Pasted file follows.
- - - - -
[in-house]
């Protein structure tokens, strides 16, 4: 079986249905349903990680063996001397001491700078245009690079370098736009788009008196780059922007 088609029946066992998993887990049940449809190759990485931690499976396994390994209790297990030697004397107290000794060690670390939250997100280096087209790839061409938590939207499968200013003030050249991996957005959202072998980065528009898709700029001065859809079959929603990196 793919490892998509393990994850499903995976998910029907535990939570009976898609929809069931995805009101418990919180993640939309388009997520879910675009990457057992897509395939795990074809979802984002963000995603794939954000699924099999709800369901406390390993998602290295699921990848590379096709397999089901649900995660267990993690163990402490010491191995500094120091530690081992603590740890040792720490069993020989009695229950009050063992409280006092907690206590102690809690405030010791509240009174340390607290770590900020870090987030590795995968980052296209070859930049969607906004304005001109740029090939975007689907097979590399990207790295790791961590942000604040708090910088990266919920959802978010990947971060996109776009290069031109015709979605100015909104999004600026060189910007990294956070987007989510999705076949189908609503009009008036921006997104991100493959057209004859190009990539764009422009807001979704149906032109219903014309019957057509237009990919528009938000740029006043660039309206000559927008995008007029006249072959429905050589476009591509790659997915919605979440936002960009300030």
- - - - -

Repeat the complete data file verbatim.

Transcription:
[in-house]
């Protein structure tokens, strides 16, 4: 079986249905349903990680063996001397001491700078245009690079370098736009788009008196780059922007 088609029946066992998993887990049940449809190759990485931690499976396994390994209790297990030697004397107290000794060690670390939250997100280096087209790839061409938590939207499968200013003030050249991996957005959202072998980065528009898709700029001065859809079959929603990196 793919490892998509393990994850499903995976998910029907535990939570009976898609929809069931995805009101418990919180993640939309388009997520879910675009990457057992897509395939795990074809979802984002963000995603794939954000699924099999709800369901406390390993998602290295699921990848590379096709397999089901649900995660267990993690163990402490010491191995500094120091530690081992603590740890040792720490069993020989009695229950009050063992409280006092907690206590102690809690405030010791509240009174340390607290770590900020870090987030590795995968980052296209070859930049969607906004304005001109740029090939975007689907097979590399990207790295790791961590942000604040708090910088990266919920959802978010990947971060996109776009290069031109015709979605100015909104999004600026060189910007990294956070987007989510999705076949189908609503009009008036921006997104991100493959057209004859190009990539764009422009807001979704149906032109219903014309019957057509237009990919528009938000740029006043660039309206000559927008995008007029006249072959429905050589476009591509790659997915919605979440936002960009300030």